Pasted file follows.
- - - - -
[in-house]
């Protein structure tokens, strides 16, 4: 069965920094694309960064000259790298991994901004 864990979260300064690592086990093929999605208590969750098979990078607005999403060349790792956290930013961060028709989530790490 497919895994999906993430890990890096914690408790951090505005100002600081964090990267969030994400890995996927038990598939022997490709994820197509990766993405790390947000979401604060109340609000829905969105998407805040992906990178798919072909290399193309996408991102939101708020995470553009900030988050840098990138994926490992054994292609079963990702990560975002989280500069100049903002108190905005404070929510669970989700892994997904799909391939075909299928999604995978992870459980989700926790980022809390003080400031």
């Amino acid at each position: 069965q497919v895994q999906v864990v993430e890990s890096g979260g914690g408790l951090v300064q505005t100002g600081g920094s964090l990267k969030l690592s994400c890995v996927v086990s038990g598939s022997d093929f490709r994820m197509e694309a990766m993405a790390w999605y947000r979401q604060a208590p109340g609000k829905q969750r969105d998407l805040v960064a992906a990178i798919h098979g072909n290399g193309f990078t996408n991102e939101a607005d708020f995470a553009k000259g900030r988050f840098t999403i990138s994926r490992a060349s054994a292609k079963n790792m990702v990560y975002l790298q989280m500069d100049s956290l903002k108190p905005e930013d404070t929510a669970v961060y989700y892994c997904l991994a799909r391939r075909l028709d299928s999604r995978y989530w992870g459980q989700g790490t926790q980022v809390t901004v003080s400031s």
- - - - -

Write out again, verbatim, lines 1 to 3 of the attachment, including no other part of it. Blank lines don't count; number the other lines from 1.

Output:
[in-house]
């Protein structure tokens, strides 16, 4: 069965920094694309960064000259790298991994901004 864990979260300064690592086990093929999605208590969750098979990078607005999403060349790792956290930013961060028709989530790490 497919895994999906993430890990890096914690408790951090505005100002600081964090990267969030994400890995996927038990598939022997490709994820197509990766993405790390947000979401604060109340609000829905969105998407805040992906990178798919072909290399193309996408991102939101708020995470553009900030988050840098990138994926490992054994292609079963990702990560975002989280500069100049903002108190905005404070929510669970989700892994997904799909391939075909299928999604995978992870459980989700926790980022809390003080400031």
């Amino acid at each position: 069965q497919v895994q999906v864990v993430e890990s890096g979260g914690g408790l951090v300064q505005t100002g600081g920094s964090l990267k969030l690592s994400c890995v996927v086990s038990g598939s022997d093929f490709r994820m197509e694309a990766m993405a790390w999605y947000r979401q604060a208590p109340g609000k829905q969750r969105d998407l805040v960064a992906a990178i798919h098979g072909n290399g193309f990078t996408n991102e939101a607005d708020f995470a553009k000259g900030r988050f840098t999403i990138s994926r490992a060349s054994a292609k079963n790792m990702v990560y975002l790298q989280m500069d100049s956290l903002k108190p905005e930013d404070t929510a669970v961060y989700y892994c997904l991994a799909r391939r075909l028709d299928s999604r995978y989530w992870g459980q989700g790490t926790q980022v809390t901004v003080s400031s």